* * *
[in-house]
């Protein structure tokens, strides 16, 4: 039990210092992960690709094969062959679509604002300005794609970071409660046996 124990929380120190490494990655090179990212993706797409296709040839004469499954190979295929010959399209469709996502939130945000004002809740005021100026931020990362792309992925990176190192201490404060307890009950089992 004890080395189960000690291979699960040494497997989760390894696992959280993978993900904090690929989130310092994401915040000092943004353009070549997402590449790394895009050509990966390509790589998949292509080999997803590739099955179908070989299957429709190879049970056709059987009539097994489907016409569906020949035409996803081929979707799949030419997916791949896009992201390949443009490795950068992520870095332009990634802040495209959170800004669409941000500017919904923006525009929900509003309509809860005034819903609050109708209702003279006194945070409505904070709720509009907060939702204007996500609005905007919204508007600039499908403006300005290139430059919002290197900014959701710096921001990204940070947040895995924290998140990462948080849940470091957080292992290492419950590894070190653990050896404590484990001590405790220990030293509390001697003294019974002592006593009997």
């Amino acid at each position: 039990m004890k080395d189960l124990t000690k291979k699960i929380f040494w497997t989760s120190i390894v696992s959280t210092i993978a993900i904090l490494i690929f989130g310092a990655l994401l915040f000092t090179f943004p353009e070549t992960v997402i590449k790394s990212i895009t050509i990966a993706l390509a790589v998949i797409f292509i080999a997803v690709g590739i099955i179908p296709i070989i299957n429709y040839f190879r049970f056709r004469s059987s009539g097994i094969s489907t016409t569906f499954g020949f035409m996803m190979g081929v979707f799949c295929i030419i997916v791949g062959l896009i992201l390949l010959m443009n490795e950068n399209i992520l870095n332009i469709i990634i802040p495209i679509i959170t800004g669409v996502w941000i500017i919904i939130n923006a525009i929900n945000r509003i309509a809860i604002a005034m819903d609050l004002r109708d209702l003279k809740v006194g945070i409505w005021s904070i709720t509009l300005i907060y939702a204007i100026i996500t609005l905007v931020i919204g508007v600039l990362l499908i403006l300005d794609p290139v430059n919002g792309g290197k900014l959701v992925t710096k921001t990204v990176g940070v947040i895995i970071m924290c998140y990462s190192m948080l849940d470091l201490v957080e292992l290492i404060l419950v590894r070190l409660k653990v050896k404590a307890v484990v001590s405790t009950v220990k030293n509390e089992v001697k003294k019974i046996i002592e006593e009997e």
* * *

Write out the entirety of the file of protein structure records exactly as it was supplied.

[in-house]
């Protein structure tokens, strides 16, 4: 039990210092992960690709094969062959679509604002300005794609970071409660046996 124990929380120190490494990655090179990212993706797409296709040839004469499954190979295929010959399209469709996502939130945000004002809740005021100026931020990362792309992925990176190192201490404060307890009950089992 004890080395189960000690291979699960040494497997989760390894696992959280993978993900904090690929989130310092994401915040000092943004353009070549997402590449790394895009050509990966390509790589998949292509080999997803590739099955179908070989299957429709190879049970056709059987009539097994489907016409569906020949035409996803081929979707799949030419997916791949896009992201390949443009490795950068992520870095332009990634802040495209959170800004669409941000500017919904923006525009929900509003309509809860005034819903609050109708209702003279006194945070409505904070709720509009907060939702204007996500609005905007919204508007600039499908403006300005290139430059919002290197900014959701710096921001990204940070947040895995924290998140990462948080849940470091957080292992290492419950590894070190653990050896404590484990001590405790220990030293509390001697003294019974002592006593009997």
């Amino acid at each position: 039990m004890k080395d189960l124990t000690k291979k699960i929380f040494w497997t989760s120190i390894v696992s959280t210092i993978a993900i904090l490494i690929f989130g310092a990655l994401l915040f000092t090179f943004p353009e070549t992960v997402i590449k790394s990212i895009t050509i990966a993706l390509a790589v998949i797409f292509i080999a997803v690709g590739i099955i179908p296709i070989i299957n429709y040839f190879r049970f056709r004469s059987s009539g097994i094969s489907t016409t569906f499954g020949f035409m996803m190979g081929v979707f799949c295929i030419i997916v791949g062959l896009i992201l390949l010959m443009n490795e950068n399209i992520l870095n332009i469709i990634i802040p495209i679509i959170t800004g669409v996502w941000i500017i919904i939130n923006a525009i929900n945000r509003i309509a809860i604002a005034m819903d609050l004002r109708d209702l003279k809740v006194g945070i409505w005021s904070i709720t509009l300005i907060y939702a204007i100026i996500t609005l905007v931020i919204g508007v600039l990362l499908i403006l300005d794609p290139v430059n919002g792309g290197k900014l959701v992925t710096k921001t990204v990176g940070v947040i895995i970071m924290c998140y990462s190192m948080l849940d470091l201490v957080e292992l290492i404060l419950v590894r070190l409660k653990v050896k404590a307890v484990v001590s405790t009950v220990k030293n509390e089992v001697k003294k019974i046996i002592e006593e009997e």